Lara Lee is an Indonesian and Australian chef and food writer. She trained at Leiths School of Food and Wine and now runs an event catering business called Kiwi and Roo.
She also holds supper clubs that celebrate her heritage with both Australian and Indonesian cuisine all over London.
Here, she tells Sous Chef about the essential ingredients you’ll find in every Indonesian storecupboard, and how to use them.
What are the flavours of Indonesian food?
It is the fragrance of Indonesia that hits first; the citrus perfume of lime leaf, the peppery heat of ginger and galangal, and the caramelised sweetness of shallots that weaves through the air as spice pastes, known as bumbu, are sautéed in woks.
Skewered meats and seafood are glazed with spices and a fermented sweet soy sauce named kecap manis, producing aromas of earth and smoky caramel.
Fiery sambals, a spicy condiment that Indonesians eat with every meal, are made with chillies and a myriad of Indonesian ingredients that include garlic, tamarind and a fermented shrimp paste known as terasi or belacan.
Feasts are sensory experiences, with varying textures and crunch and a melody of sweet, sour, bitterness, heat and piquancy.
We take great pleasure in variety when it comes to Indonesian food, so a selection of vegetables, tempeh and tofu, fried snacks, fish and meat adorn the table, framed by generous helpings of rice and at least one or two sambals.
What are the key ingredients in Indonesian cooking?
The ingredients I have listed below form the cornerstones of my Indonesian pantry.
Coconut & Sambal by Lara Lee
Alongside fresh ingredients, if you have these in your kitchen you should be well placed to create most dishes from my cookbook, as they are the foundation of many Indonesian recipes.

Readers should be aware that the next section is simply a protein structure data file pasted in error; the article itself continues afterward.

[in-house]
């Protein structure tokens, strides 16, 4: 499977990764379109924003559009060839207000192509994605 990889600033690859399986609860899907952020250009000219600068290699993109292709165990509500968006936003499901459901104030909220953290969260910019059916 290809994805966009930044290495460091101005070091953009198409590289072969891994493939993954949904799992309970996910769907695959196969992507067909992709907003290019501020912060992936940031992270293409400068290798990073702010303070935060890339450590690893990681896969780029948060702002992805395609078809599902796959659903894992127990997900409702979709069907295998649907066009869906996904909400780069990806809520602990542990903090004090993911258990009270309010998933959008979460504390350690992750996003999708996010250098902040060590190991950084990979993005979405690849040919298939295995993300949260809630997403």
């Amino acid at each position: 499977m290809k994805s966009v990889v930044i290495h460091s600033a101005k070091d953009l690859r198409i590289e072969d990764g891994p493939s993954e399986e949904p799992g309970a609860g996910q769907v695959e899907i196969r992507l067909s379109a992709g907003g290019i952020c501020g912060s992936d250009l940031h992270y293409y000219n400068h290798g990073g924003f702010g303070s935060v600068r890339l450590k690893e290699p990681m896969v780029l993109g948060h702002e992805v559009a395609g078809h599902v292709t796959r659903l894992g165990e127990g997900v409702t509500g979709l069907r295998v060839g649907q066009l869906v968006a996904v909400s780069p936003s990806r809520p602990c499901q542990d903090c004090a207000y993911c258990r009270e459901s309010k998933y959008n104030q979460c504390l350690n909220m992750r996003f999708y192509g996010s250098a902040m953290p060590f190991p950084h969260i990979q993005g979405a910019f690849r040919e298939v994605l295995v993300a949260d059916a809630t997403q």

A waxy, cream-coloured nut with a brittle texture, the candlenut is a relative of the Australian macadamia nut and is used in spice pastes for its high oil content, thickening quality and ability to add texture.
Slightly toxic when eaten raw, they should be roasted in the oven or toasted in a warm frying pan to draw out their flavour. I roast a large batch of candlenuts in the oven at 190°C/170°C fan/gas 5 for 12–15 minutes and then store them in an airtight container, ready to be used whenever they are needed.
Indonesia is the world’s largest producer of coconut and no part of the coconut tree is wasted. Young coconuts produce sweet, fresh coconut water with flesh so tender it falls away with a simple scoop of a spoon.
The grated flesh of a coconut comes from the mature coconut, firm enough to be grated or for the chunks of flesh to be thrown into a food processor. It is this grated flesh that fresh coconut milk comes from, known as santen.
Canned coconut milk with an extract percentage above 50% is an ideal substitute for fresh santen.. As the thickened coconut cream usually separates from the thinner coconut water, shake the can vigorously before using.
Fish sauce is a condiment that is made from fermented and salted fish. Used in Indonesian cuisine as a seasoning, it imparts a salty, umami flavour to savoury dishes that is often balanced by sugar.
Indonesians use a variety of flours to create the many sweets (jajan pasar) and savoury doughs you will encounter as part of their snack culture.
The most commonly used is rice flour, made from finely milled rice. You can use rice flour to make rempeyek, a delicious Indonesian cracker that stimulates the appetite as well as the batter for deep-fried banana fritters known as pisang goreng.